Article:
In its purest form, carbon has a density of 2.25 grams per cubic centimeter. It is a Group 14 element and is widely available in nature. It is a nonmetal with a boiling point of 4,827 degrees Celsius and a melting point of approximately 3,500 degrees Celsius.
In nature, carbon is found in three allotropic forms: diamond, graphite and amorphous. Approximately 20 percent of the weight of living matter is carbon, according to Chemicool.
Pure carbon is generally nontoxic, but if inhaled in large quantities, it can damage the lungs.
The structure of carbon gives it some interesting characteristics. For instance, graphite is one of the softest substances, while another crystalline allotrope diamond is one of the hardest materials in nature. Another rare allotrope of diamond, known as lonsdaleite, is now regarded as the hardest natural substance, and it is believed to be approximately 58 percent harder than diamond, according to Chemicool.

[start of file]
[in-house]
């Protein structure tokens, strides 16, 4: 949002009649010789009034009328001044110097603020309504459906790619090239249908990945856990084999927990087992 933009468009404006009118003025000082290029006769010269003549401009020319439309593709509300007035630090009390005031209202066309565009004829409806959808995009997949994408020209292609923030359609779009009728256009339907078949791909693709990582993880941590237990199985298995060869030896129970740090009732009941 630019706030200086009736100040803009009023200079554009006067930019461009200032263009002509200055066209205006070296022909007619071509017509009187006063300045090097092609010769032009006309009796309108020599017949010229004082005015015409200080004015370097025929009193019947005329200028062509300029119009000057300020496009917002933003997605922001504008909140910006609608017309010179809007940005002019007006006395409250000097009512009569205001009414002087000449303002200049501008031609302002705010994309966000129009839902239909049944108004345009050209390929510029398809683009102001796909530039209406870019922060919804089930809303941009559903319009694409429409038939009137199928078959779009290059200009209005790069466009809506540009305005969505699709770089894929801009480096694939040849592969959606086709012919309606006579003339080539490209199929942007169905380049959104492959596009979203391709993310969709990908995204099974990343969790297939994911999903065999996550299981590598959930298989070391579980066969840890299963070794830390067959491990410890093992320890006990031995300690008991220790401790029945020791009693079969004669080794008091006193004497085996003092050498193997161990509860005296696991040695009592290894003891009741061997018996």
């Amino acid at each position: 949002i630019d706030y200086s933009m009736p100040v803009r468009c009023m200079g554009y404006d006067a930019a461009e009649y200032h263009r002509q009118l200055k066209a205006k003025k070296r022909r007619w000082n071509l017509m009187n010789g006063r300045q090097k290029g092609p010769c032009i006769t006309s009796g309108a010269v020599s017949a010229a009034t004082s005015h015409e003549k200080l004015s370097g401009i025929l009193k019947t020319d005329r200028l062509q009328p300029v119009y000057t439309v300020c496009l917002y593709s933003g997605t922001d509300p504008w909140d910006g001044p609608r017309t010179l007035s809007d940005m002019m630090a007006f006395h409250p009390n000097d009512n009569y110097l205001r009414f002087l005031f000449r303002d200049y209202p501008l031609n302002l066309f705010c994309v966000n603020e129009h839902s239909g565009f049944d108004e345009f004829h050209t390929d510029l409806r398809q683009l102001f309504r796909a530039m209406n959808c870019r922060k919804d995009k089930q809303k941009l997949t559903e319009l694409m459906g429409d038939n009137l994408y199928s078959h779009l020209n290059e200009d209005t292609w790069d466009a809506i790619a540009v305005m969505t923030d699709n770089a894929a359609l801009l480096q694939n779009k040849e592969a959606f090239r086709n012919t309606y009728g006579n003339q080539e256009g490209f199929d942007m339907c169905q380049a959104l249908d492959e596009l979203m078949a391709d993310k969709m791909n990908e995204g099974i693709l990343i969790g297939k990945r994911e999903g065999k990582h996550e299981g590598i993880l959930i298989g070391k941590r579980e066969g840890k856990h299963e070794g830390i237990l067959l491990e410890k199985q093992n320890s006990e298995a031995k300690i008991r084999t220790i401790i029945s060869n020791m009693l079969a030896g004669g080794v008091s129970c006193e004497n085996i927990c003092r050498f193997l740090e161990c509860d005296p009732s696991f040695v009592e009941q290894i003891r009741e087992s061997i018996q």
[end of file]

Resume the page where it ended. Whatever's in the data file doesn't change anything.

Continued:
Carbon has other interesting characteristics. It has the highest melting point of all elements and the diamond allotrope has the highest thermal conductivity of any natural element.
Carbon has many uses. Most notably, it is used as a fuel (coal or charcoal), while graphite is used in electrodes, dry cells and pencil tips and as a lubricant. Diamonds are used in jewelry and in many industrial cutting tools.